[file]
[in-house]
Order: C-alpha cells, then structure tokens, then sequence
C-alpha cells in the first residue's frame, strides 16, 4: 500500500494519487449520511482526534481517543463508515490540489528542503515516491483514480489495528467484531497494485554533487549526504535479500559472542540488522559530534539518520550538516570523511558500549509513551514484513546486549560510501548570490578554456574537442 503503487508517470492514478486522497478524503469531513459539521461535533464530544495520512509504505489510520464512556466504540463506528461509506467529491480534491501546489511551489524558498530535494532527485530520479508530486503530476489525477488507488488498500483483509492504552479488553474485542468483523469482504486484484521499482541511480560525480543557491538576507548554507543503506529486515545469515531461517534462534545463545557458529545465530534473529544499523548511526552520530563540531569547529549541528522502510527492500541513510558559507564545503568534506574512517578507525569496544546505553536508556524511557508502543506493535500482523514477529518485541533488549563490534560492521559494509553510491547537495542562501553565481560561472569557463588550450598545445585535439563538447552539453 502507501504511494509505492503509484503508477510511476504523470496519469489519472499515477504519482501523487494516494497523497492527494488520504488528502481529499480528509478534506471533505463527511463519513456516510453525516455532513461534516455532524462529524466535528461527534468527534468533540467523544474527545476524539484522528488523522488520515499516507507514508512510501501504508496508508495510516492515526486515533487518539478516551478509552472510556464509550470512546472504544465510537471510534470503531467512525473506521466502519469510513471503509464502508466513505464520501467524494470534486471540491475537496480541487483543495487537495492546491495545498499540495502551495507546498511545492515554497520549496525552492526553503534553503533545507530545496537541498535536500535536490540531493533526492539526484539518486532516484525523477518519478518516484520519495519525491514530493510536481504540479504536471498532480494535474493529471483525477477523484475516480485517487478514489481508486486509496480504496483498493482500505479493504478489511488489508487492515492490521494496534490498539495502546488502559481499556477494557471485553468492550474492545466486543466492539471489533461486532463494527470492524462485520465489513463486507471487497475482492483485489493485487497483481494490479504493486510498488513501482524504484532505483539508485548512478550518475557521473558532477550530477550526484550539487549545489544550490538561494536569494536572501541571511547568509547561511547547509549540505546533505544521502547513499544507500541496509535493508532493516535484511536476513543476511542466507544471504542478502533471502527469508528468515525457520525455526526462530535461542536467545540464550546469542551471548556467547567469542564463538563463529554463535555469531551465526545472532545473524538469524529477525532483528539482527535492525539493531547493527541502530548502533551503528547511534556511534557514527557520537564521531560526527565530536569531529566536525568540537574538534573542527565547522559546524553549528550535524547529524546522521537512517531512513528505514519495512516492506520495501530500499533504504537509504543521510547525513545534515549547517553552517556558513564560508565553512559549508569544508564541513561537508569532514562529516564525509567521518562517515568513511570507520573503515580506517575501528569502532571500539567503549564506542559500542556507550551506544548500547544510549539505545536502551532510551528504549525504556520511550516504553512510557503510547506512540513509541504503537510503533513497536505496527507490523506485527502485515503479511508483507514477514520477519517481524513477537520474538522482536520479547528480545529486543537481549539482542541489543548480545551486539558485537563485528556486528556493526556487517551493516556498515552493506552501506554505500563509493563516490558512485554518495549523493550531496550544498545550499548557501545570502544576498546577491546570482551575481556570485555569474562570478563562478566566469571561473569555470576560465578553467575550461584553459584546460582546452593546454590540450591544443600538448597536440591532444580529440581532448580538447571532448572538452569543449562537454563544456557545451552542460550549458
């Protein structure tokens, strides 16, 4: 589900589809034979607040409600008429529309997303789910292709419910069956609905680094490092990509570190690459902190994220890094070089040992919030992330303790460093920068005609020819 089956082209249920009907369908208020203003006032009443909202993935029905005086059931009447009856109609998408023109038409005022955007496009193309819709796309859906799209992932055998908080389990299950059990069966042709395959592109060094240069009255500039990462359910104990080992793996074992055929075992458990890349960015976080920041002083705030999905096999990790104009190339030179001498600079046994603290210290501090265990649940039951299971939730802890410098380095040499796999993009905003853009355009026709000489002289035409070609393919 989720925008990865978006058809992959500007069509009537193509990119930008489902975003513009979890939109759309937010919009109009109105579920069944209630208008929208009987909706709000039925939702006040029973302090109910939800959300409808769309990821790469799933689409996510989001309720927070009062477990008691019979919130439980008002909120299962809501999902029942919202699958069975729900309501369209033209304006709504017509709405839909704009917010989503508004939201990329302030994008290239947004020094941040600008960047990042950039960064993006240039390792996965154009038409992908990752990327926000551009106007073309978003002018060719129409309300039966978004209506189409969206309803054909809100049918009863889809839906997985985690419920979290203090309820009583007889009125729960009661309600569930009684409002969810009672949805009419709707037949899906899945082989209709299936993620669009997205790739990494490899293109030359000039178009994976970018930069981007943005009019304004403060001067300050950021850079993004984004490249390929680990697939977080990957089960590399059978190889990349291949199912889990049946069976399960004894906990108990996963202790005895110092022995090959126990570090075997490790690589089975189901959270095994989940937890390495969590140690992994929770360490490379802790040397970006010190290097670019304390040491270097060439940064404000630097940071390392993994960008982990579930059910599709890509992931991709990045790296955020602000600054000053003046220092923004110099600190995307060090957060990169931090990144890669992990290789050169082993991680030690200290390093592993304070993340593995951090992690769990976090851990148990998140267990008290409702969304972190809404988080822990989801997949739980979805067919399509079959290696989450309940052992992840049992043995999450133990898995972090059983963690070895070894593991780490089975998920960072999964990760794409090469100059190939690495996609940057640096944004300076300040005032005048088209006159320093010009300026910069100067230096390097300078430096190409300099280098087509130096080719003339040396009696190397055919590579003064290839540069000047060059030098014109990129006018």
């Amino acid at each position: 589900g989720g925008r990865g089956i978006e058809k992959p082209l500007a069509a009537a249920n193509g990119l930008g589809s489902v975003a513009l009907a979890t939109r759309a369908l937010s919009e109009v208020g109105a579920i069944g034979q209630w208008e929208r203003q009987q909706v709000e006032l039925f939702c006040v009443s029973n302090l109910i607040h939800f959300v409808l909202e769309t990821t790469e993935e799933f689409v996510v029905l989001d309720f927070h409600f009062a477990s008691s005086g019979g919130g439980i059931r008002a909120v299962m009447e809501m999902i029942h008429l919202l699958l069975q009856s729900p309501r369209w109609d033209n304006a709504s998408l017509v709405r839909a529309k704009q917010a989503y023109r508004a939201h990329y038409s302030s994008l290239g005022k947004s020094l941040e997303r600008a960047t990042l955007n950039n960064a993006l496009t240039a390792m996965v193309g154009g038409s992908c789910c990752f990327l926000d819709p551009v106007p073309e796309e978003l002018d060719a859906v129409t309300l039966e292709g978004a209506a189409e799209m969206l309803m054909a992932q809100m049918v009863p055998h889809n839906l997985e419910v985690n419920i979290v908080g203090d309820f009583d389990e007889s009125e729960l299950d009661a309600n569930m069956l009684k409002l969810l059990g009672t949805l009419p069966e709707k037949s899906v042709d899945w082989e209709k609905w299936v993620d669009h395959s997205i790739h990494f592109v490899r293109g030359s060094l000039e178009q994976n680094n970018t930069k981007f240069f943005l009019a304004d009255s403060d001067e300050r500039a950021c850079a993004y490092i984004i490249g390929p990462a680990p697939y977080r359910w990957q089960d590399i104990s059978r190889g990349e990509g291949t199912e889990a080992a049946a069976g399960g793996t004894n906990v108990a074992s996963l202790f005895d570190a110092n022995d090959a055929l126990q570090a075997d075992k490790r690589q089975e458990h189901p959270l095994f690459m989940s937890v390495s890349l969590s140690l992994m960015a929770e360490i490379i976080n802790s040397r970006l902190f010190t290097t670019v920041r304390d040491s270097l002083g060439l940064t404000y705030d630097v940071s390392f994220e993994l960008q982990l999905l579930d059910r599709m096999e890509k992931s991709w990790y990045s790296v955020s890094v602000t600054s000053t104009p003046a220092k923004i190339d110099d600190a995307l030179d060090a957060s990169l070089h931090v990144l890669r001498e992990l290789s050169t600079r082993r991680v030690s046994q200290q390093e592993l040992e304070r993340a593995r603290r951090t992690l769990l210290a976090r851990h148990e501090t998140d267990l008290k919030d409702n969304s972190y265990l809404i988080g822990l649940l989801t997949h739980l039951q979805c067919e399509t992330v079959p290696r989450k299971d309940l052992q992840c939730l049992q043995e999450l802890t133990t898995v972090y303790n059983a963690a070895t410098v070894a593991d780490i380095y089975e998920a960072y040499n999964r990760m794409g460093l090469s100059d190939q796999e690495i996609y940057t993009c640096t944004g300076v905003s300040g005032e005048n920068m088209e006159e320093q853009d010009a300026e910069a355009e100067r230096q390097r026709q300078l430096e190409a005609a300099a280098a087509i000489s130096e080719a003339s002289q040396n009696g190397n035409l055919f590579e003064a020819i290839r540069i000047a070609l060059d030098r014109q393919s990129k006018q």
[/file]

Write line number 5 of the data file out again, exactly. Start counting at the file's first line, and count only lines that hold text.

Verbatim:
């Amino acid at each position: 589900g989720g925008r990865g089956i978006e058809k992959p082209l500007a069509a009537a249920n193509g990119l930008g589809s489902v975003a513009l009907a979890t939109r759309a369908l937010s919009e109009v208020g109105a579920i069944g034979q209630w208008e929208r203003q009987q909706v709000e006032l039925f939702c006040v009443s029973n302090l109910i607040h939800f959300v409808l909202e769309t990821t790469e993935e799933f689409v996510v029905l989001d309720f927070h409600f009062a477990s008691s005086g019979g919130g439980i059931r008002a909120v299962m009447e809501m999902i029942h008429l919202l699958l069975q009856s729900p309501r369209w109609d033209n304006a709504s998408l017509v709405r839909a529309k704009q917010a989503y023109r508004a939201h990329y038409s302030s994008l290239g005022k947004s020094l941040e997303r600008a960047t990042l955007n950039n960064a993006l496009t240039a390792m996965v193309g154009g038409s992908c789910c990752f990327l926000d819709p551009v106007p073309e796309e978003l002018d060719a859906v129409t309300l039966e292709g978004a209506a189409e799209m969206l309803m054909a992932q809100m049918v009863p055998h889809n839906l997985e419910v985690n419920i979290v908080g203090d309820f009583d389990e007889s009125e729960l299950d009661a309600n569930m069956l009684k409002l969810l059990g009672t949805l009419p069966e709707k037949s899906v042709d899945w082989e209709k609905w299936v993620d669009h395959s997205i790739h990494f592109v490899r293109g030359s060094l000039e178009q994976n680094n970018t930069k981007f240069f943005l009019a304004d009255s403060d001067e300050r500039a950021c850079a993004y490092i984004i490249g390929p990462a680990p697939y977080r359910w990957q089960d590399i104990s059978r190889g990349e990509g291949t199912e889990a080992a049946a069976g399960g793996t004894n906990v108990a074992s996963l202790f005895d570190a110092n022995d090959a055929l126990q570090a075997d075992k490790r690589q089975e458990h189901p959270l095994f690459m989940s937890v390495s890349l969590s140690l992994m960015a929770e360490i490379i976080n802790s040397r970006l902190f010190t290097t670019v920041r304390d040491s270097l002083g060439l940064t404000y705030d630097v940071s390392f994220e993994l960008q982990l999905l579930d059910r599709m096999e890509k992931s991709w990790y990045s790296v955020s890094v602000t600054s000053t104009p003046a220092k923004i190339d110099d600190a995307l030179d060090a957060s990169l070089h931090v990144l890669r001498e992990l290789s050169t600079r082993r991680v030690s046994q200290q390093e592993l040992e304070r993340a593995r603290r951090t992690l769990l210290a976090r851990h148990e501090t998140d267990l008290k919030d409702n969304s972190y265990l809404i988080g822990l649940l989801t997949h739980l039951q979805c067919e399509t992330v079959p290696r989450k299971d309940l052992q992840c939730l049992q043995e999450l802890t133990t898995v972090y303790n059983a963690a070895t410098v070894a593991d780490i380095y089975e998920a960072y040499n999964r990760m794409g460093l090469s100059d190939q796999e690495i996609y940057t993009c640096t944004g300076v905003s300040g005032e005048n920068m088209e006159e320093q853009d010009a300026e910069a355009e100067r230096q390097r026709q300078l430096e190409a005609a300099a280098a087509i000489s130096e080719a003339s002289q040396n009696g190397n035409l055919f590579e003064a020819i290839r540069i000047a070609l060059d030098r014109q393919s990129k006018q």